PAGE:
9781934874028-ch1

Advances in Fisheries Bioengineering

Using Juvenile Sturgeons as a Substitute for Adults: A New Way to Develop Fish Passage for Large Fish

Boyd Kynard, Martin Horgan, Don Pugh, Erika Henyey, and Tim Parker

doi: https://doi.org/10.47886/9781934874028.ch1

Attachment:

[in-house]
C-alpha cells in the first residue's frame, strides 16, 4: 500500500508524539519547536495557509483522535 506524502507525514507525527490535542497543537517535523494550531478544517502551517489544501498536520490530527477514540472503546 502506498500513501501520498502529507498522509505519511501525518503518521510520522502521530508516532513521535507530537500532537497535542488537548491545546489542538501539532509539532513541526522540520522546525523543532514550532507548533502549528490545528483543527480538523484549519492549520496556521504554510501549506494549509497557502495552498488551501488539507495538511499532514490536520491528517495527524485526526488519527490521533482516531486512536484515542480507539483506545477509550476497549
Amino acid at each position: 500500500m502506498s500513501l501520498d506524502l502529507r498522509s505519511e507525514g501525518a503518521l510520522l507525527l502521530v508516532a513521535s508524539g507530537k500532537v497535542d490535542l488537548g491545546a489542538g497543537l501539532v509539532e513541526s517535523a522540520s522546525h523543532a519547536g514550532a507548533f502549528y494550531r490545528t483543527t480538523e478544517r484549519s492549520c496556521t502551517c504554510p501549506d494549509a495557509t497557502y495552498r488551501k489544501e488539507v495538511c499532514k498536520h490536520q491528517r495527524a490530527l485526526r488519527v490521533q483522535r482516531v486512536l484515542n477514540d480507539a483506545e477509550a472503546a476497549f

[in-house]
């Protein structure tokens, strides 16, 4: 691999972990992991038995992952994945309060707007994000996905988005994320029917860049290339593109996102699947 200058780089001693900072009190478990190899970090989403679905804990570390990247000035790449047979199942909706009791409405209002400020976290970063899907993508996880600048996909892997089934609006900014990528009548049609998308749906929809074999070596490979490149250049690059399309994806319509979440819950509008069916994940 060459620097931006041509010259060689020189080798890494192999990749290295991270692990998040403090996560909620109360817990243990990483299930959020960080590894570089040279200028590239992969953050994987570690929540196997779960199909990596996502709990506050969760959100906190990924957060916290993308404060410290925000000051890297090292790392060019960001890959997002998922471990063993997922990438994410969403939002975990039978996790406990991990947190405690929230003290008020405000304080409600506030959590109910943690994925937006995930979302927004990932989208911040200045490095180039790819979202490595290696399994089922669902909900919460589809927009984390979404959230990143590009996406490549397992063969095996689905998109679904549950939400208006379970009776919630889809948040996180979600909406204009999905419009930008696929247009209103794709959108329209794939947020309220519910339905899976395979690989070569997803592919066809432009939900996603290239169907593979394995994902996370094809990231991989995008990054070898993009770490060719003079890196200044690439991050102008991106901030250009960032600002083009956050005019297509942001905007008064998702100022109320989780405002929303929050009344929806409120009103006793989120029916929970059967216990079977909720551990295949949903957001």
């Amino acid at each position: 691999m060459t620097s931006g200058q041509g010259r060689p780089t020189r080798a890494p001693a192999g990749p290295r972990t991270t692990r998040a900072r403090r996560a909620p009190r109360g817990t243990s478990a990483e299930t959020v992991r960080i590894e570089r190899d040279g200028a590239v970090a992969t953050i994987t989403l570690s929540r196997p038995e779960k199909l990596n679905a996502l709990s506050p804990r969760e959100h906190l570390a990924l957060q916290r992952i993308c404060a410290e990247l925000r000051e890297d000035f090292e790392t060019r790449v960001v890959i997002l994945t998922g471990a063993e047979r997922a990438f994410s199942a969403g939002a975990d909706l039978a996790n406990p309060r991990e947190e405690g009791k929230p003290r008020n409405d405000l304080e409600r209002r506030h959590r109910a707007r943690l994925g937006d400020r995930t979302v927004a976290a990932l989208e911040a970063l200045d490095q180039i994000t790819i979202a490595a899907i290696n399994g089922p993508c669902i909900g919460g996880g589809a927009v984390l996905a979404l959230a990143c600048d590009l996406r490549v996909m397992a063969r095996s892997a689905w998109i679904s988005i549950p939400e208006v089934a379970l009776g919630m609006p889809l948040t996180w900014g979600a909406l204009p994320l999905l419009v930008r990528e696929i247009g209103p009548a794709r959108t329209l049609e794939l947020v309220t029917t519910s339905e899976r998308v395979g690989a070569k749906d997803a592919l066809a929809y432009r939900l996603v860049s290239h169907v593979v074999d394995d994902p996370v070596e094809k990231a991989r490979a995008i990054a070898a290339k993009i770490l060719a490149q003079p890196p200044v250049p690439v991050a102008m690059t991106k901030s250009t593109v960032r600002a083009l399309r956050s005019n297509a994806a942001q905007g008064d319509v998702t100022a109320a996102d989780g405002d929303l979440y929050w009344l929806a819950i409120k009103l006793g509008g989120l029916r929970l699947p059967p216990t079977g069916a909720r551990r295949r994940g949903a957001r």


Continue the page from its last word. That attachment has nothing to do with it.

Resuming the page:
Abstract.—Fish ladder designs that pass adult sturgeons are poorly studied. This is partly due to difficulties associated with obtaining and testing large adults. To learn about behavior and swimming of sturgeons in fish ladder environments, we observed juvenile lake sturgeon Acipenser fulvescens to determine the type of ladder opening that fish passed best. We also constructed a short fish ladder (6% slope) using the best opening type and determined the general usefulness of the ladder design to pass juvenile lake sturgeon, pallid sturgeon Scaphirhynchus albus and shovelnose sturgeon S. platorynchus. Lake sturgeon swam upstream through orifice and vertical openings better than through surface weir or weir and orifice openings. Because 37% of the fish hit the orifice when swimming upstream, and also, sturgeon could be damaged passing downstream through an orifice, we focused on testing a ladder design with vertical openings. A side-baffle ladder design that created vertical openings that alternated from side to side showed promise at passing the three species of sturgeons. All lake sturgeons (N = 15), most pallid sturgeons (12 of 22 fish, 55%), and 1 of 3 shovelnose sturgeons ascended the side-baffle design. Also, all sturgeon species moved safely downstream in the side-baffle ladder by passively drifting tail-first. Mean velocity in side-baffle openings was 60–75 cm/s, so sturgeons could use prolonged swimming speed to swim upstream. Vertical openings were wide enough for fish to partially erect their pectoral fins, likely a critical factor for maintaining balance. Our observations suggest that a ladder for adults should have vertical openings, enable fish to swim continuously and not stop at cross-channel barriers, have resting areas, enable fish to safely drift downstream, and enable fish to swim upstream using prolonged swim speed. The study of juvenile sturgeon behavior and swimming ability can contribute to developing a fish ladder for adults. This approach to fish ladder development can be used for other species with large adults.